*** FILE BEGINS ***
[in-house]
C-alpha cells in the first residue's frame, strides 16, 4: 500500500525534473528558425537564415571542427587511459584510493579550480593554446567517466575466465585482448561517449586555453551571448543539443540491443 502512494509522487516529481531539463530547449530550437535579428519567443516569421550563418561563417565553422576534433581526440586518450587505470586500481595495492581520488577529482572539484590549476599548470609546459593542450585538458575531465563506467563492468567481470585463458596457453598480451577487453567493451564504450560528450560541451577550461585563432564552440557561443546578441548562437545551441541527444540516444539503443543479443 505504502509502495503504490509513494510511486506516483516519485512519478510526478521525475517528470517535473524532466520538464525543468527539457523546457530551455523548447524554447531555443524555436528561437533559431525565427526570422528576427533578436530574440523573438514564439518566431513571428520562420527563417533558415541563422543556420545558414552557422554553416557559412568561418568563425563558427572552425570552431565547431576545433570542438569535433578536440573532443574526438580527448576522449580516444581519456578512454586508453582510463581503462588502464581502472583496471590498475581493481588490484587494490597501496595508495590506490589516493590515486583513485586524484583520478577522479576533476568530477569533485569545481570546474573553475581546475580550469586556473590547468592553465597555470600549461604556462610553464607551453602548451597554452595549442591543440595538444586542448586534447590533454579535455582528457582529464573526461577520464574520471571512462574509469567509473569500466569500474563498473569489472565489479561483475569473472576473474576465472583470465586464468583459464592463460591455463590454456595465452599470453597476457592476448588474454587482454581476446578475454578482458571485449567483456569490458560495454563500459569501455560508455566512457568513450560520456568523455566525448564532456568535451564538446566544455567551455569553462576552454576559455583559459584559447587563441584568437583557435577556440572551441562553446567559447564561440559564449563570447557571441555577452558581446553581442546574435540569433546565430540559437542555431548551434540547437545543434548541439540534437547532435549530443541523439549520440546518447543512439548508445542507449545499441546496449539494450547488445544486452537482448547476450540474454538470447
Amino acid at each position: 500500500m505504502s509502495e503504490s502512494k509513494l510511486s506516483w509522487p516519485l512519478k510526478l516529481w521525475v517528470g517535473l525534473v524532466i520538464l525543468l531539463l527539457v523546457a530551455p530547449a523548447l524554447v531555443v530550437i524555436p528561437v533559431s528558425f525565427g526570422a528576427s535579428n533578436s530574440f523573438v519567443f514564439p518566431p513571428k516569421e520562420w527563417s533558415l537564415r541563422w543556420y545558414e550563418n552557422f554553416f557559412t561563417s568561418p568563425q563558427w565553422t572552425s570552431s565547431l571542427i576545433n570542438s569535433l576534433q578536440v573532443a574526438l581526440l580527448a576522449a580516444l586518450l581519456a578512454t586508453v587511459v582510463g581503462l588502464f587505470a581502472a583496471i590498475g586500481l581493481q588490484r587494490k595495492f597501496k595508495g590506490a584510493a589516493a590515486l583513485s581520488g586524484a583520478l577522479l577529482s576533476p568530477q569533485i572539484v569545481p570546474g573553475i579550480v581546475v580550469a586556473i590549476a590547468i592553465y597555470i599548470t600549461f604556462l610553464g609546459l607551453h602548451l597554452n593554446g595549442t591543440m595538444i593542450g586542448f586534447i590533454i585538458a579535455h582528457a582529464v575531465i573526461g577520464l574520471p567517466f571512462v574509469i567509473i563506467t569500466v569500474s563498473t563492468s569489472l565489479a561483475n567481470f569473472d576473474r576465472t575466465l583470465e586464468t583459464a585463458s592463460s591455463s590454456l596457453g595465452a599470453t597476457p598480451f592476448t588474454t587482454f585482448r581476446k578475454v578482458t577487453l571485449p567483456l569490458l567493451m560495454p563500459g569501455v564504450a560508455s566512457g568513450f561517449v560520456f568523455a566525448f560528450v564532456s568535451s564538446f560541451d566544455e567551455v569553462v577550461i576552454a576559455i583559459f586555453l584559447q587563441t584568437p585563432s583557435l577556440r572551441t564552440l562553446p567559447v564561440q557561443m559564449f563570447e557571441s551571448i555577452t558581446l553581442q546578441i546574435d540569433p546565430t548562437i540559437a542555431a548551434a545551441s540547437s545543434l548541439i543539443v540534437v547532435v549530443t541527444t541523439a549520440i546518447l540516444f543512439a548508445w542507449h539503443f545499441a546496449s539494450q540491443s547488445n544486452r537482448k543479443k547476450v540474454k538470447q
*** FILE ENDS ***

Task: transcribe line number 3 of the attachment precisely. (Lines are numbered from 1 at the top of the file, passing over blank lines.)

Amino acid at each position: 500500500m505504502s509502495e503504490s502512494k509513494l510511486s506516483w509522487p516519485l512519478k510526478l516529481w521525475v517528470g517535473l525534473v524532466i520538464l525543468l531539463l527539457v523546457a530551455p530547449a523548447l524554447v531555443v530550437i524555436p528561437v533559431s528558425f525565427g526570422a528576427s535579428n533578436s530574440f523573438v519567443f514564439p518566431p513571428k516569421e520562420w527563417s533558415l537564415r541563422w543556420y545558414e550563418n552557422f554553416f557559412t561563417s568561418p568563425q563558427w565553422t572552425s570552431s565547431l571542427i576545433n570542438s569535433l576534433q578536440v573532443a574526438l581526440l580527448a576522449a580516444l586518450l581519456a578512454t586508453v587511459v582510463g581503462l588502464f587505470a581502472a583496471i590498475g586500481l581493481q588490484r587494490k595495492f597501496k595508495g590506490a584510493a589516493a590515486l583513485s581520488g586524484a583520478l577522479l577529482s576533476p568530477q569533485i572539484v569545481p570546474g573553475i579550480v581546475v580550469a586556473i590549476a590547468i592553465y597555470i599548470t600549461f604556462l610553464g609546459l607551453h602548451l597554452n593554446g595549442t591543440m595538444i593542450g586542448f586534447i590533454i585538458a579535455h582528457a582529464v575531465i573526461g577520464l574520471p567517466f571512462v574509469i567509473i563506467t569500466v569500474s563498473t563492468s569489472l565489479a561483475n567481470f569473472d576473474r576465472t575466465l583470465e586464468t583459464a585463458s592463460s591455463s590454456l596457453g595465452a599470453t597476457p598480451f592476448t588474454t587482454f585482448r581476446k578475454v578482458t577487453l571485449p567483456l569490458l567493451m560495454p563500459g569501455v564504450a560508455s566512457g568513450f561517449v560520456f568523455a566525448f560528450v564532456s568535451s564538446f560541451d566544455e567551455v569553462v577550461i576552454a576559455i583559459f586555453l584559447q587563441t584568437p585563432s583557435l577556440r572551441t564552440l562553446p567559447v564561440q557561443m559564449f563570447e557571441s551571448i555577452t558581446l553581442q546578441i546574435d540569433p546565430t548562437i540559437a542555431a548551434a545551441s540547437s545543434l548541439i543539443v540534437v547532435v549530443t541527444t541523439a549520440i546518447l540516444f543512439a548508445w542507449h539503443f545499441a546496449s539494450q540491443s547488445n544486452r537482448k543479443k547476450v540474454k538470447q